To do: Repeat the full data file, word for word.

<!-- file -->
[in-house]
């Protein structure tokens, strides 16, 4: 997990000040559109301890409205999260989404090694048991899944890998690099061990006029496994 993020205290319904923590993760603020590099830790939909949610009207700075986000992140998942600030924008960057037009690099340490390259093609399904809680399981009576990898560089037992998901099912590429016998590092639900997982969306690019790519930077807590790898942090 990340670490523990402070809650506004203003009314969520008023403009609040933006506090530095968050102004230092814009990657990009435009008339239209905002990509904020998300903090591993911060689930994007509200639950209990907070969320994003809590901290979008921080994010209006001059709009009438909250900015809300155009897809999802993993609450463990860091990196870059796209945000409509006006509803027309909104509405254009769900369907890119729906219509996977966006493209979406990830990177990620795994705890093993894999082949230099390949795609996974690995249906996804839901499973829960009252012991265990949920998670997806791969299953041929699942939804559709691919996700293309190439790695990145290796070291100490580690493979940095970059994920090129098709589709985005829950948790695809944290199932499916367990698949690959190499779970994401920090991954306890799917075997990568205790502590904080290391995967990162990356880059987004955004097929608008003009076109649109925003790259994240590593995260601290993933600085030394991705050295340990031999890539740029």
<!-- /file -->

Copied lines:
[in-house]
């Protein structure tokens, strides 16, 4: 997990000040559109301890409205999260989404090694048991899944890998690099061990006029496994 993020205290319904923590993760603020590099830790939909949610009207700075986000992140998942600030924008960057037009690099340490390259093609399904809680399981009576990898560089037992998901099912590429016998590092639900997982969306690019790519930077807590790898942090 990340670490523990402070809650506004203003009314969520008023403009609040933006506090530095968050102004230092814009990657990009435009008339239209905002990509904020998300903090591993911060689930994007509200639950209990907070969320994003809590901290979008921080994010209006001059709009009438909250900015809300155009897809999802993993609450463990860091990196870059796209945000409509006006509803027309909104509405254009769900369907890119729906219509996977966006493209979406990830990177990620795994705890093993894999082949230099390949795609996974690995249906996804839901499973829960009252012991265990949920998670997806791969299953041929699942939804559709691919996700293309190439790695990145290796070291100490580690493979940095970059994920090129098709589709985005829950948790695809944290199932499916367990698949690959190499779970994401920090991954306890799917075997990568205790502590904080290391995967990162990356880059987004955004097929608008003009076109649109925003790259994240590593995260601290993933600085030394991705050295340990031999890539740029």